Nonetheless, some analysts think an adjustment is still required and, judging by the share price reaction to BP’s announcement, it would be likely to be rewarded in the short term. Here’s Biraj Borkhataria, head of European energy research at RBC Capital Markets.
“I think Shell should revisit its 1-2% oil production decline target. This was put in place when there was a heavy emphasis on a supply side driven energy transition, which makes little sense in the realities of the new world. We think Shell should aim to hold volumes flat over time while decreasing carbon intensity of its operations,” Borkhataria tells me
Nick Stansbury, head of climate solutions at Legal & General Investment Management, a shareholder in both Shell and BP, is less sure the events of the past 12 months warrant any change in approach.
“A three-year cycle in energy pricing does not validate or invalidate anybody’s strategies. It just says that right now we are in a period of time where we’ve got high hydrocarbon pricing and if you’ve set your corporate strategy up to benefit from high pricing then you look like you’re right in the short term but that doesn’t mean you’re right in the long term,” he says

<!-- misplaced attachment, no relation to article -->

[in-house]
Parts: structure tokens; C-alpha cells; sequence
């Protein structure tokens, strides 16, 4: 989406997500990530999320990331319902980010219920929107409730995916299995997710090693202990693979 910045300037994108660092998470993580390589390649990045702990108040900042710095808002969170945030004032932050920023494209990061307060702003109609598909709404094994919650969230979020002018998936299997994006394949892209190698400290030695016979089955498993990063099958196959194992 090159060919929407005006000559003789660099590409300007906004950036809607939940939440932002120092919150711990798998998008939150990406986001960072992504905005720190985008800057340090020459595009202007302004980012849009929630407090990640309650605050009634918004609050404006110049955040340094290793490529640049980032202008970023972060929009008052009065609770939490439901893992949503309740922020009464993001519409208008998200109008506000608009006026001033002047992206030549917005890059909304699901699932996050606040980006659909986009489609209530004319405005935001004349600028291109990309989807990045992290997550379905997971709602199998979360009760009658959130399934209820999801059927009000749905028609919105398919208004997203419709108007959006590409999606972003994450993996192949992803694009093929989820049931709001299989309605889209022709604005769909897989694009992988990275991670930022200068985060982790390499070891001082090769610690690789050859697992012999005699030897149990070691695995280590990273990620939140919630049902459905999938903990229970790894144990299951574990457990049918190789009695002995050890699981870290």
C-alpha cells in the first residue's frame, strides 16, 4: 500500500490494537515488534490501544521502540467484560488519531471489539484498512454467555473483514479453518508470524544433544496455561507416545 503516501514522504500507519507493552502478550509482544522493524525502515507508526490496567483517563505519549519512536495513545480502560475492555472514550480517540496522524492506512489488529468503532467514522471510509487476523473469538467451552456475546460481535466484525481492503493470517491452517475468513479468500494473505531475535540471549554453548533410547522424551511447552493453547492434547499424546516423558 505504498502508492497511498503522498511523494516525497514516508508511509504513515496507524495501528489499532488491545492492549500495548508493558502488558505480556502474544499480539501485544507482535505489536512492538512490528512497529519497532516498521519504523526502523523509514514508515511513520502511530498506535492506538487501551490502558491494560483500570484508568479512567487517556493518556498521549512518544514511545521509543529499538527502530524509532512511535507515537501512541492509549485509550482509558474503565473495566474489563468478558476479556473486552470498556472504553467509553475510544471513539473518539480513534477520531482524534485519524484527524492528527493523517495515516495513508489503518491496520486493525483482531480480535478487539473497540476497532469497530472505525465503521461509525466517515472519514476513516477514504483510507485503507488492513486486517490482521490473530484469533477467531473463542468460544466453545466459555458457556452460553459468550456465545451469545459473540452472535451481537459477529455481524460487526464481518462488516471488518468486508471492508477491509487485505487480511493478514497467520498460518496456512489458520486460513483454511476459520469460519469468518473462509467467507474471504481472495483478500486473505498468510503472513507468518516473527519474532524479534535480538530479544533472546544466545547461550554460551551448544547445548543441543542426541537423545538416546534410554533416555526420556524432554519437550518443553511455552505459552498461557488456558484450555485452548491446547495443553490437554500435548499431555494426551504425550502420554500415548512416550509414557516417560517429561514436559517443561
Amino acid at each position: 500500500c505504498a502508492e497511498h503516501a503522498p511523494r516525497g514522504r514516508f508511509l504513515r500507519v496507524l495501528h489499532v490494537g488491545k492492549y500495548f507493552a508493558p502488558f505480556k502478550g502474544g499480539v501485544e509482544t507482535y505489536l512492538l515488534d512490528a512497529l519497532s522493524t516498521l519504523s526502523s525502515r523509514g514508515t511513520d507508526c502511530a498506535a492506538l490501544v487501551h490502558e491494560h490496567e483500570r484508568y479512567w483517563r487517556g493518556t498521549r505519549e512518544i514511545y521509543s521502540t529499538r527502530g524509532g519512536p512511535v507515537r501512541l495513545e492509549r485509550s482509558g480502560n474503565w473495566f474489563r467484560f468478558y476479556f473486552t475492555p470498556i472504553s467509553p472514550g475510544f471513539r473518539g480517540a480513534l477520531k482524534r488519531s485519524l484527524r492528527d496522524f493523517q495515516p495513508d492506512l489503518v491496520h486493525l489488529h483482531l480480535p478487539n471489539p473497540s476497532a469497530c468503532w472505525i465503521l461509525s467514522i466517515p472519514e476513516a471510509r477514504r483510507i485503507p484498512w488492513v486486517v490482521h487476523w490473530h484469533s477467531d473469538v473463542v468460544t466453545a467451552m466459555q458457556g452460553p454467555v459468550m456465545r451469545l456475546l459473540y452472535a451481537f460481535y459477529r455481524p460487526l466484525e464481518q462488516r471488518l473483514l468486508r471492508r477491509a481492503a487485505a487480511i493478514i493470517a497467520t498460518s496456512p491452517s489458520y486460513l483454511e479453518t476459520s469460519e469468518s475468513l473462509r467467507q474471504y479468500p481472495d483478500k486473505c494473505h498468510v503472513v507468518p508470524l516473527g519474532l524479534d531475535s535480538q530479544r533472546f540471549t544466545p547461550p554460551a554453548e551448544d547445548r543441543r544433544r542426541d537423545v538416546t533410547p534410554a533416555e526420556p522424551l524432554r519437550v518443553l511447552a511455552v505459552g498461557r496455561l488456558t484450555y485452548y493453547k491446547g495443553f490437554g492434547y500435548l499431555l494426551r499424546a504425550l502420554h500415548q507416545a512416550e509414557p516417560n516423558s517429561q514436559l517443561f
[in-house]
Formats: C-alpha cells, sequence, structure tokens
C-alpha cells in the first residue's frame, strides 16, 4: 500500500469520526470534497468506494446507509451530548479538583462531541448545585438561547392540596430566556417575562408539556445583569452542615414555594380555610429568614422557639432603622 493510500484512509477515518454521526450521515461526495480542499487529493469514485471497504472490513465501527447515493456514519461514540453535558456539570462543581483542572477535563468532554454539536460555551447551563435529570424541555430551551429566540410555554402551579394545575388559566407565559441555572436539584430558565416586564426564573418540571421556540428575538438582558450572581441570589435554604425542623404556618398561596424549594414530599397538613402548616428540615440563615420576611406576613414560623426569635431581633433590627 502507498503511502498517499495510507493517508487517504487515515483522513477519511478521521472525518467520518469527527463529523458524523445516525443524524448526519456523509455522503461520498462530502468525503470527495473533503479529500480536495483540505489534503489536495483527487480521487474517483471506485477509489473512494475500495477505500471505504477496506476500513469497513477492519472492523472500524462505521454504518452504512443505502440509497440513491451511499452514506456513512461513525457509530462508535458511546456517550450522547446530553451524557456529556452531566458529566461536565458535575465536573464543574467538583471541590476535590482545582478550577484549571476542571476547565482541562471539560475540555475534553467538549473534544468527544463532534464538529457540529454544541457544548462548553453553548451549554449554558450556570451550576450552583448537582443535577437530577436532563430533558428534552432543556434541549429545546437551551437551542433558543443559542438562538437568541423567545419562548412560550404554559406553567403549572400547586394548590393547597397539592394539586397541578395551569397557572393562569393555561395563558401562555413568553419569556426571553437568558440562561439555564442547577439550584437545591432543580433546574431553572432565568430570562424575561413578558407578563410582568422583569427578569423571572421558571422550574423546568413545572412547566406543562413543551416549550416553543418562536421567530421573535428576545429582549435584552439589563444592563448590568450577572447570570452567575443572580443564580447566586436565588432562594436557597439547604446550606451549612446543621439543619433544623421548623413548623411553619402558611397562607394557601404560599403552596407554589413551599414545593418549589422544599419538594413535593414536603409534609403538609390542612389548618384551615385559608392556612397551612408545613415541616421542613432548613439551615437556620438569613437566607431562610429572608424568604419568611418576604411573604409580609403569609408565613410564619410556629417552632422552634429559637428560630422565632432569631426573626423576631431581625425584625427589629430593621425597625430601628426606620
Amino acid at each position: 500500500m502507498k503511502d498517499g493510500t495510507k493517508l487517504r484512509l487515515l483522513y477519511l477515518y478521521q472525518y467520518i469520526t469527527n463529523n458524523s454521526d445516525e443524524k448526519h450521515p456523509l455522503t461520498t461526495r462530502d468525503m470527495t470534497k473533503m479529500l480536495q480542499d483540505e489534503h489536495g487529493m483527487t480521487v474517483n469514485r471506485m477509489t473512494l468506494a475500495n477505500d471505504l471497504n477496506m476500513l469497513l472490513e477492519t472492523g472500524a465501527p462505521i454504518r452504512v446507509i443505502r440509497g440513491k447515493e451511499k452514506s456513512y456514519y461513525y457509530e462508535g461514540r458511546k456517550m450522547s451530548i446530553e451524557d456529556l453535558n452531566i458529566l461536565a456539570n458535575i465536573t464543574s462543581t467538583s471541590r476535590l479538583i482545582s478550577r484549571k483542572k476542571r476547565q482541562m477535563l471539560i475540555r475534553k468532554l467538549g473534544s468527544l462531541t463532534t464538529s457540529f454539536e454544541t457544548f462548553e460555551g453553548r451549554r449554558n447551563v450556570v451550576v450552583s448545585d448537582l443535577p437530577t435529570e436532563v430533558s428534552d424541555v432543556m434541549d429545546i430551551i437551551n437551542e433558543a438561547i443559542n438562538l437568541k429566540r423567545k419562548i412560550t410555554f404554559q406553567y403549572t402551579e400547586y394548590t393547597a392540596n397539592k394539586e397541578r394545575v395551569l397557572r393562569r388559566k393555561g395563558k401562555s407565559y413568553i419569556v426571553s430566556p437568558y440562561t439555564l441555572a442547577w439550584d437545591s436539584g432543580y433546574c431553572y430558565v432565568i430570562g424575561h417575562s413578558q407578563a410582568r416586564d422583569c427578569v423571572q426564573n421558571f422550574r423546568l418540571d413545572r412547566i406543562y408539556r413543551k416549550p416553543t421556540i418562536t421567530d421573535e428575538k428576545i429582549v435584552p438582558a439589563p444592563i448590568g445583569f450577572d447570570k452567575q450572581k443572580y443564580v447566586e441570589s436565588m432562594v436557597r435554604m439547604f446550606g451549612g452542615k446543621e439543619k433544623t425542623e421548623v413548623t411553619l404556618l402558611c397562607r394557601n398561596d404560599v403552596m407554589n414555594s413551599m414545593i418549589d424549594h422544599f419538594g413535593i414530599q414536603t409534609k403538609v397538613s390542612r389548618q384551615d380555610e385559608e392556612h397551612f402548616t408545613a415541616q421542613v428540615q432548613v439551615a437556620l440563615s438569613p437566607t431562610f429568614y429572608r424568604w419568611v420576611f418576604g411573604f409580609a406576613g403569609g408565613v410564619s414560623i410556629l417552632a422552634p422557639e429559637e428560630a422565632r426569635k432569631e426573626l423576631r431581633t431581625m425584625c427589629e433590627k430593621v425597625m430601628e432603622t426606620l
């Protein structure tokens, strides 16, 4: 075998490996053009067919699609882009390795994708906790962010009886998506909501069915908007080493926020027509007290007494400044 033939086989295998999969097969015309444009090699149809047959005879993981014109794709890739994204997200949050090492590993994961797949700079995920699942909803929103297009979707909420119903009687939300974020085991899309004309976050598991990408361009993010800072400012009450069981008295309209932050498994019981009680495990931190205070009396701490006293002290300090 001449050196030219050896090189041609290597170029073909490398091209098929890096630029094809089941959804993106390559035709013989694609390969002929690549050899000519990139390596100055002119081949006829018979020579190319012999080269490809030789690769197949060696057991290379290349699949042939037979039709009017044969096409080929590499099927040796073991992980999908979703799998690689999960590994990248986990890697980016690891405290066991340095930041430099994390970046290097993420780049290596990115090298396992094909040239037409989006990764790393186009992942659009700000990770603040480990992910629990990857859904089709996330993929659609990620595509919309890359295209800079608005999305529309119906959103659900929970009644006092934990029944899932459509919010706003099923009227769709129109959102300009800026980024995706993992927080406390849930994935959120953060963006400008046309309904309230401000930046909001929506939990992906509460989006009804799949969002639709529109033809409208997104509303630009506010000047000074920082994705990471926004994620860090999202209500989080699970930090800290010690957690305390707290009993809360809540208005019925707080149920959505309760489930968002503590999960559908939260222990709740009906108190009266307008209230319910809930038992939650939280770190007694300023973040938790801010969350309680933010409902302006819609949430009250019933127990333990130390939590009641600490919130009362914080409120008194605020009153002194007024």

But the past 12 months have also shown that investors expect Sawan and Looney to ensure their companies can still maximise profits while that transition is taking place.
“We don’t engage with businesses to try to get them to transition because we’re willing to trade away certain quantities of financial performance in exchange for better climate performance. It’s about saying, ‘we believe that acting in a certain way will lead you to be a more resilient business to invest in 10 to 20 years’ time than you would otherwise’,” Stansbury tells me.
Officially, Sawan was appointed to implement the energy transition strategy launched by his predecessor, and which Sawan was closely involved in developing.
However, his actions in his first two months — combining responsibility for upstream oil and gas production in one executive committee position and placing the unprofitable European household energy business under review — have shown he is ready to take quick decisions, where he believes changes are required. Further adjustments at Shell’s capital markets day on June 26 could well be on the way. (Tom Wilson)